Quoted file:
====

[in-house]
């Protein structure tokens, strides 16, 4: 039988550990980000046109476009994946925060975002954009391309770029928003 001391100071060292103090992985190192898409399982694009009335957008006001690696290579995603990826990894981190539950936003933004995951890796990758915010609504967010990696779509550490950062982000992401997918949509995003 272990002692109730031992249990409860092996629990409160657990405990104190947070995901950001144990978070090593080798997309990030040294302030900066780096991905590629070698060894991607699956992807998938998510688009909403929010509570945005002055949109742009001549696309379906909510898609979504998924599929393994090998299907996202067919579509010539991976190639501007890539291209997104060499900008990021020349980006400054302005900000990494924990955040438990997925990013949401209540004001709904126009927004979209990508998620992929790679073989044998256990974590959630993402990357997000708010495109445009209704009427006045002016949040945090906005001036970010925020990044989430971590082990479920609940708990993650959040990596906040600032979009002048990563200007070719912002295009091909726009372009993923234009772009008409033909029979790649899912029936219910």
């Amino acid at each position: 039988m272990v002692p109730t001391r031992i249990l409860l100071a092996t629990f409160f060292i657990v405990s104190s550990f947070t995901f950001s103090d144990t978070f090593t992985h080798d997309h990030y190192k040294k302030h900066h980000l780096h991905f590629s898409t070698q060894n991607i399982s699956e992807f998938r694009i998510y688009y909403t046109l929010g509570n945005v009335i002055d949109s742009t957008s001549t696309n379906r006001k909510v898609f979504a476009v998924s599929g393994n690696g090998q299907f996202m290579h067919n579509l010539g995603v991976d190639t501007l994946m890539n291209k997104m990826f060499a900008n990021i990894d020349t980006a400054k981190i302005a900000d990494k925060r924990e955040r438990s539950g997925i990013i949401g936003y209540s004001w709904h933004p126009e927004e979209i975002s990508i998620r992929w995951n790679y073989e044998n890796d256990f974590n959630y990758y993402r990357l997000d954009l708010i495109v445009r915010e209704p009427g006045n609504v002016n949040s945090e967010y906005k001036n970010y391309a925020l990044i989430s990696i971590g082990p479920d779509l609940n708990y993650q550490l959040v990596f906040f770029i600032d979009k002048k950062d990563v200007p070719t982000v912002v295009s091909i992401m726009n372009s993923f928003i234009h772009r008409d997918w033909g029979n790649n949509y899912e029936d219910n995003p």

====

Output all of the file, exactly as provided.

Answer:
[in-house]
């Protein structure tokens, strides 16, 4: 039988550990980000046109476009994946925060975002954009391309770029928003 001391100071060292103090992985190192898409399982694009009335957008006001690696290579995603990826990894981190539950936003933004995951890796990758915010609504967010990696779509550490950062982000992401997918949509995003 272990002692109730031992249990409860092996629990409160657990405990104190947070995901950001144990978070090593080798997309990030040294302030900066780096991905590629070698060894991607699956992807998938998510688009909403929010509570945005002055949109742009001549696309379906909510898609979504998924599929393994090998299907996202067919579509010539991976190639501007890539291209997104060499900008990021020349980006400054302005900000990494924990955040438990997925990013949401209540004001709904126009927004979209990508998620992929790679073989044998256990974590959630993402990357997000708010495109445009209704009427006045002016949040945090906005001036970010925020990044989430971590082990479920609940708990993650959040990596906040600032979009002048990563200007070719912002295009091909726009372009993923234009772009008409033909029979790649899912029936219910």
């Amino acid at each position: 039988m272990v002692p109730t001391r031992i249990l409860l100071a092996t629990f409160f060292i657990v405990s104190s550990f947070t995901f950001s103090d144990t978070f090593t992985h080798d997309h990030y190192k040294k302030h900066h980000l780096h991905f590629s898409t070698q060894n991607i399982s699956e992807f998938r694009i998510y688009y909403t046109l929010g509570n945005v009335i002055d949109s742009t957008s001549t696309n379906r006001k909510v898609f979504a476009v998924s599929g393994n690696g090998q299907f996202m290579h067919n579509l010539g995603v991976d190639t501007l994946m890539n291209k997104m990826f060499a900008n990021i990894d020349t980006a400054k981190i302005a900000d990494k925060r924990e955040r438990s539950g997925i990013i949401g936003y209540s004001w709904h933004p126009e927004e979209i975002s990508i998620r992929w995951n790679y073989e044998n890796d256990f974590n959630y990758y993402r990357l997000d954009l708010i495109v445009r915010e209704p009427g006045n609504v002016n949040s945090e967010y906005k001036n970010y391309a925020l990044i989430s990696i971590g082990p479920d779509l609940n708990y993650q550490l959040v990596f906040f770029i600032d979009k002048k950062d990563v200007p070719t982000v912002v295009s091909i992401m726009n372009s993923f928003i234009h772009r008409d997918w033909g029979n790649n949509y899912e029936d219910n995003p």